The Memorials on the National Mall

Member Rating 5 out of 5 by kwasiak on March 4, 2006

One afternoon we walked along the Mall from the Washington Monument to the Lincoln Memorial, visiting the World War II Memorial, Vietnam Veterans Memorial, and Korean Memorial along the way. We got to the Lincoln Memorial around sunset and had a beautiful view of the Washington Monument in the Reflecting Pond.

The World War II Memorial is the newest monument on the Mall, being dedicated on May 29, 2004. As you enter the Memorial from the main entrance, on the sides are reliefs with scenes from the war. The main feature of the memorial are the 56 pillars with the names of the US states and territories, along with District of Columbia, that helped in the war effort as part of the US contribution to the Allied Forces. The Memorial is amazing to see during the winter, though I imagine it is even more amazing during the summer, when the fountain is going.

The Vietnam Memorial is very touching, with its V-shaped black wall containing the names of those who died in what became a long and controversial war. Nearby are the two less-famous parts of the memorial, the Vietnam Women’s Memorial and the Three Servicemen Statue.

The Korean Memorial is what my dad considers the most haunting memorial. The statues of soldiers are very lifelike, and due to the way they reflect in the wall, it appears that there are many more there.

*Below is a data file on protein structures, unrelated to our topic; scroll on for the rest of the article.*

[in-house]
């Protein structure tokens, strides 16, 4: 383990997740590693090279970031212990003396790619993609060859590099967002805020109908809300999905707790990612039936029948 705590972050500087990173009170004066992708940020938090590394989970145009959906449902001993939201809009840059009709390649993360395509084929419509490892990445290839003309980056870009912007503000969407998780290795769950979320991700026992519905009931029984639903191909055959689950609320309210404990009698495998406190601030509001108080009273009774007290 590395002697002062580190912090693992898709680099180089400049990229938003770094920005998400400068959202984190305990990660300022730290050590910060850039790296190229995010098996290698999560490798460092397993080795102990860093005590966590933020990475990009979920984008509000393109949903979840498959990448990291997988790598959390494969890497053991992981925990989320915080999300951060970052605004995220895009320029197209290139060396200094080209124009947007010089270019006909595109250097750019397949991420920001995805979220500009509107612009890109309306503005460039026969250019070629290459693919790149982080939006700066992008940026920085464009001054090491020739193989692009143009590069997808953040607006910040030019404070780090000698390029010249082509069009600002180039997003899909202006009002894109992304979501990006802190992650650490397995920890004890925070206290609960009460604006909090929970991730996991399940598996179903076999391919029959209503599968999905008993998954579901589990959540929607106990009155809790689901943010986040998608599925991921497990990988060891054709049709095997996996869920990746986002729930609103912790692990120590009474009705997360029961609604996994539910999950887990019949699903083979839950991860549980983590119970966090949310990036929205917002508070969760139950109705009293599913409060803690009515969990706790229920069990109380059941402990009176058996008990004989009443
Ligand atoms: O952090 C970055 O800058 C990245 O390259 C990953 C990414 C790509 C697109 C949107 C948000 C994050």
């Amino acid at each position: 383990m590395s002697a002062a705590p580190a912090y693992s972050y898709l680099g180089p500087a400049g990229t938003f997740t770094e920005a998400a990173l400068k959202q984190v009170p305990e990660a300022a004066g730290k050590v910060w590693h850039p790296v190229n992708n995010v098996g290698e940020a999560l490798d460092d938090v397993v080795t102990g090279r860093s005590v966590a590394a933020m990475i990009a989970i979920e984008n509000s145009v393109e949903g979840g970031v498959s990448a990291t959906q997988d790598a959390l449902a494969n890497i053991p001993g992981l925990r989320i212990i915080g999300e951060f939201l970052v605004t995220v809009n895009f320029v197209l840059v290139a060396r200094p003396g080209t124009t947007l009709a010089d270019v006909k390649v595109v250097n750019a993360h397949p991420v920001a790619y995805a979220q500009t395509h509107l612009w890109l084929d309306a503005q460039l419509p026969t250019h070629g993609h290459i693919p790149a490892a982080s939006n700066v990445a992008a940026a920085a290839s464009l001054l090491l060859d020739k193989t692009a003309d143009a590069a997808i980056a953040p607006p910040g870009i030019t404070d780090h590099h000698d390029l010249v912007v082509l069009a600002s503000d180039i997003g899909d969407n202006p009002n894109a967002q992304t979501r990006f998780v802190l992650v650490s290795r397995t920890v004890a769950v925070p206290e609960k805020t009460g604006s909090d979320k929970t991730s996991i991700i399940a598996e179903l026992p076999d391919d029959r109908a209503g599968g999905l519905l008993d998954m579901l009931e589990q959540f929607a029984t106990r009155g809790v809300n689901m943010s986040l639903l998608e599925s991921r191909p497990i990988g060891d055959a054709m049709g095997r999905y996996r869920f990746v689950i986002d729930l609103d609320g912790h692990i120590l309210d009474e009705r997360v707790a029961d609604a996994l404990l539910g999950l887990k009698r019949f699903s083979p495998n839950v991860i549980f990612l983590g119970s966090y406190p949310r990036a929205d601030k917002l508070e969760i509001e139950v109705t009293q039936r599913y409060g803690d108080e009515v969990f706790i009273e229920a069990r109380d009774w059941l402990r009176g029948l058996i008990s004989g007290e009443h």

The Lincoln Memorial is one of the main points of the D.C. compass being the west point of it. At the memorial, we read the Gettysburg Address and Lincoln’s Second Inauguration speech that are on the walls. My brother was most interested in how Lincoln’s hands are in the shape of ‘A’ and ‘L’ in American Sign Language. The sculptor’s son was deaf and made Lincoln’s hands signing Abraham Lincoln’s initials.

Two other memorials along the south side of the Mall are the DC War Memorial and the John Paul Jones Memorial. You can also detour south of the Mall and go to the FDR Memorial and the Jefferson Memorial.

The closest Metro, if you start at the Washington Monument, is Smithsonian, served by the Blue and Orange Lines. If you start at the Lincoln Memorial, the closest Metro is Foggy Bottom, also served by the Blue and Orange Lines. I do not recommend Foggy Bottom, as some routes from there are not very handicap accessible and even for walkers there are places where you can barely fit on the sidewalk. I recommend that you start and end at the Smithsonian Metro and walk along the north side of the Mall one way and the south side on your way back.
National Mall & Memorial Parks
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Washington, D.C., United States, 20024
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